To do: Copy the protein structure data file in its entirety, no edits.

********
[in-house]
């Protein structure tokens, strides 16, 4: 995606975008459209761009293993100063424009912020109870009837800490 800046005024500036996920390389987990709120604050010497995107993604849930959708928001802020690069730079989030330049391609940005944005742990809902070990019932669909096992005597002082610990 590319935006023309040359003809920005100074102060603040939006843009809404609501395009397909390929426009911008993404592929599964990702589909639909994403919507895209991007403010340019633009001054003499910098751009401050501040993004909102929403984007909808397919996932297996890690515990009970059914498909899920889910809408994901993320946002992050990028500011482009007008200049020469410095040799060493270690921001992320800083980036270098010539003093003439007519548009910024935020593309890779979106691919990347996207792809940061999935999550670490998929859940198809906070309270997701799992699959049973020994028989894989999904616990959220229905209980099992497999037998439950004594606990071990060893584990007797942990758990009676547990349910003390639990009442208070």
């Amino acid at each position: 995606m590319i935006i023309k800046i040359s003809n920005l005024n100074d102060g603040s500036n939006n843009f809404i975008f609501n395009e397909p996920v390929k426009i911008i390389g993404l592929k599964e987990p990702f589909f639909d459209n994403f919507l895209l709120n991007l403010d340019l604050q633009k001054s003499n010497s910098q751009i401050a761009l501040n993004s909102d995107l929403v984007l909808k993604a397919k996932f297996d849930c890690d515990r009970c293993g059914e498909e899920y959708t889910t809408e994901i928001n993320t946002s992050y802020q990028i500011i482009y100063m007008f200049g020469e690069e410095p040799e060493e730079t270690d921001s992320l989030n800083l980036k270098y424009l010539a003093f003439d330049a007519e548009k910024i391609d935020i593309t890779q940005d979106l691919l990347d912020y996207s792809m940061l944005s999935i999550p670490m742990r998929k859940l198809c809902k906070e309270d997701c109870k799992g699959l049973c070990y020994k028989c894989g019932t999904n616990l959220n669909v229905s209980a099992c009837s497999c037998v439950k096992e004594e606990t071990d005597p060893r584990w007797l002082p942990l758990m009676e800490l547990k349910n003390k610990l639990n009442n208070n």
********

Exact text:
[in-house]
């Protein structure tokens, strides 16, 4: 995606975008459209761009293993100063424009912020109870009837800490 800046005024500036996920390389987990709120604050010497995107993604849930959708928001802020690069730079989030330049391609940005944005742990809902070990019932669909096992005597002082610990 590319935006023309040359003809920005100074102060603040939006843009809404609501395009397909390929426009911008993404592929599964990702589909639909994403919507895209991007403010340019633009001054003499910098751009401050501040993004909102929403984007909808397919996932297996890690515990009970059914498909899920889910809408994901993320946002992050990028500011482009007008200049020469410095040799060493270690921001992320800083980036270098010539003093003439007519548009910024935020593309890779979106691919990347996207792809940061999935999550670490998929859940198809906070309270997701799992699959049973020994028989894989999904616990959220229905209980099992497999037998439950004594606990071990060893584990007797942990758990009676547990349910003390639990009442208070």
């Amino acid at each position: 995606m590319i935006i023309k800046i040359s003809n920005l005024n100074d102060g603040s500036n939006n843009f809404i975008f609501n395009e397909p996920v390929k426009i911008i390389g993404l592929k599964e987990p990702f589909f639909d459209n994403f919507l895209l709120n991007l403010d340019l604050q633009k001054s003499n010497s910098q751009i401050a761009l501040n993004s909102d995107l929403v984007l909808k993604a397919k996932f297996d849930c890690d515990r009970c293993g059914e498909e899920y959708t889910t809408e994901i928001n993320t946002s992050y802020q990028i500011i482009y100063m007008f200049g020469e690069e410095p040799e060493e730079t270690d921001s992320l989030n800083l980036k270098y424009l010539a003093f003439d330049a007519e548009k910024i391609d935020i593309t890779q940005d979106l691919l990347d912020y996207s792809m940061l944005s999935i999550p670490m742990r998929k859940l198809c809902k906070e309270d997701c109870k799992g699959l049973c070990y020994k028989c894989g019932t999904n616990l959220n669909v229905s209980a099992c009837s497999c037998v439950k096992e004594e606990t071990d005597p060893r584990w007797l002082p942990l758990m009676e800490l547990k349910n003390k610990l639990n009442n208070n």